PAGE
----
O'Really?

October 24, 2008

PNAS envy?

Filed under: publishing — Duncan Hull @ 6:02 am
Tags: , , , , , , ,

Lincoln with Stars & Stripes by tanakawhoThe United States National Academy of Sciences (NAS) is an “honorific society of distinguished scholars engaged in scientific and engineering research, dedicated to the furtherance of science and technology and to their use for the general welfare”. Set up by none other than Abraham Lincoln himself, the academy publishes a prestigious scientific journal, called the Proceedings of the National Academy of Sciences, better known as just “PNAS” and available at www.pnas.org. This publication is  part of a supposedly elite club of high-profile journals – Nature, Science and PNAS (NSPNAS) – that many scientists from all around the world, strive to publish in. Now, there are those that think the world would be a better place if we concentrated on what scientists have to say, rather than where they say it. But currently, life doesn’t always work that way. Better journals, usually tend to have better reviewers and these are often the most important places to publish results.

So I’m completely envious and very impressed by colleagues who can get their papers published in PNAS [1,2,3] – because this is no easy task. I’ve often wondered what this feeling was called and now I know. Chris Lee has given this envy a name in a thought provoking essay called why do we care where we publish?

The condition I suffer from is apparently called “PNAS envy”. Not to be confused with another similar sounding envy. I feel slightly better now it has a name – but no less envious [4,5].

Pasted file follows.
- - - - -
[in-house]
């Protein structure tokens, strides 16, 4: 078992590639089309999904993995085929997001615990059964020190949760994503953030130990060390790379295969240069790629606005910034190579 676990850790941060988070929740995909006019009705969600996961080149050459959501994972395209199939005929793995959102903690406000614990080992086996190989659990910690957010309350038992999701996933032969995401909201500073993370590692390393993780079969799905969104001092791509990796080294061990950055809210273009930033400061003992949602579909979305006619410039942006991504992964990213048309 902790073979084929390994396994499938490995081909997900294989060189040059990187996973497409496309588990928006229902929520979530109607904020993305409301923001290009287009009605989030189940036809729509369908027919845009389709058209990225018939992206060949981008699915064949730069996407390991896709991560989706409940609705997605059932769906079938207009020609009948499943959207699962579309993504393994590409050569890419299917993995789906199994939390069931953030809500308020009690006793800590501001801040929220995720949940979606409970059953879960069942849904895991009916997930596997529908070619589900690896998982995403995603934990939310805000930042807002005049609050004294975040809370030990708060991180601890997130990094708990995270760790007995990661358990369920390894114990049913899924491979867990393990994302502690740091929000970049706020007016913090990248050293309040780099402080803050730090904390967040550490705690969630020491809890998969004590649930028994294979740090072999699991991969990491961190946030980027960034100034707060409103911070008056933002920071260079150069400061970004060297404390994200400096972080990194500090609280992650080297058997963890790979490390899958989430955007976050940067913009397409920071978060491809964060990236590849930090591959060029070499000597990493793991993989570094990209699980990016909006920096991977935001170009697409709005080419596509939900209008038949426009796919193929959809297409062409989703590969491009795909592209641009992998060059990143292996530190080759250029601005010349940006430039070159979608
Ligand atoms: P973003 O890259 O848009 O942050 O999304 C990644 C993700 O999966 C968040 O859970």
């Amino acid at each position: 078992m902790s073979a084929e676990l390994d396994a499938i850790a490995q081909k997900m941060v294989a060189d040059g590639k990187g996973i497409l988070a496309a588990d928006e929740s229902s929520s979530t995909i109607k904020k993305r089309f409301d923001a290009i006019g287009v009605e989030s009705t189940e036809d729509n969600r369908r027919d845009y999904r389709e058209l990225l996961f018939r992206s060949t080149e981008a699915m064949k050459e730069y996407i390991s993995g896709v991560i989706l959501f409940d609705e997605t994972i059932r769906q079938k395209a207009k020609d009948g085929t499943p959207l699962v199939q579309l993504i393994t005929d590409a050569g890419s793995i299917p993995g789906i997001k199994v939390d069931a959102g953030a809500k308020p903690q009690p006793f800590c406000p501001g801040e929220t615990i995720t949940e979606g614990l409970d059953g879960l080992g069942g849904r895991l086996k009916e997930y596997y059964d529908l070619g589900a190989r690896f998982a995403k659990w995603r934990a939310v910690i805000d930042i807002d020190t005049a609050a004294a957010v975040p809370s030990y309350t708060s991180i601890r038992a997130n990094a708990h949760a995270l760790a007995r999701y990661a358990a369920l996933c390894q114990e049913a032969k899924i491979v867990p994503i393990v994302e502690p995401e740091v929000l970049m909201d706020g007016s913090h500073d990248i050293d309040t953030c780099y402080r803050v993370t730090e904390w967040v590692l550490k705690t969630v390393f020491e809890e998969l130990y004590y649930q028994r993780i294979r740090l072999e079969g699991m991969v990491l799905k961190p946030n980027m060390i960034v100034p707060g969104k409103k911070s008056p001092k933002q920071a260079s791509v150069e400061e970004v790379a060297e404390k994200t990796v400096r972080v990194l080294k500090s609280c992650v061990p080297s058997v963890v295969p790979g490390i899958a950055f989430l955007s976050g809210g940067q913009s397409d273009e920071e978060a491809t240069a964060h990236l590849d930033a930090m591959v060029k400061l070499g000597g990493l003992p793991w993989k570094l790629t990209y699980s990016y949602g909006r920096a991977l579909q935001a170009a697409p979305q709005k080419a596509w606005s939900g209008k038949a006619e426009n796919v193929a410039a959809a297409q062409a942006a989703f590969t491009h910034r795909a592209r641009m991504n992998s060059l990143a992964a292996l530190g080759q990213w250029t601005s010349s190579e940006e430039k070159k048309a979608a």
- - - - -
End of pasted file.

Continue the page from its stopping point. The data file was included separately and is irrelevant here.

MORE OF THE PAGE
References

  1. Luke Hakes et al (2007) Specificity in protein interactions and its relationship with sequence diversity and coevolution. Proc Natl Acad Sci U S A. 104(19):7999-8004. DOI:10.1073/pnas.0609962104
  2. Chris G. Knight et al (2004) Global analysis of predicted proteomes: functional adaptation of physical properties. Proc Natl Acad Sci U S A, 101(22):8390-8395. DOI:10.1073/pnas.0307270101
  3. Chris G. Knight et al (2007) Association of parameter, software, and hardware variation with large-scale behavior across 57,000 climate models. Proc Natl Acad Sci U S A, 104(30):12259-12264. DOI:10.1073/pnas.0608144104
  4. Derek Lowe (2008). PNAS: Read it or not? “Front door” and “back door” publishing in PNAS
  5. Yours Truly (2007) NSPAS: Nature, Science or PNAS: A crude score for benchmarking scientists
  6. More commentary on this post over at friendfeed

[Abraham Lincoln with Stars and Stripes photo by tanakawho]

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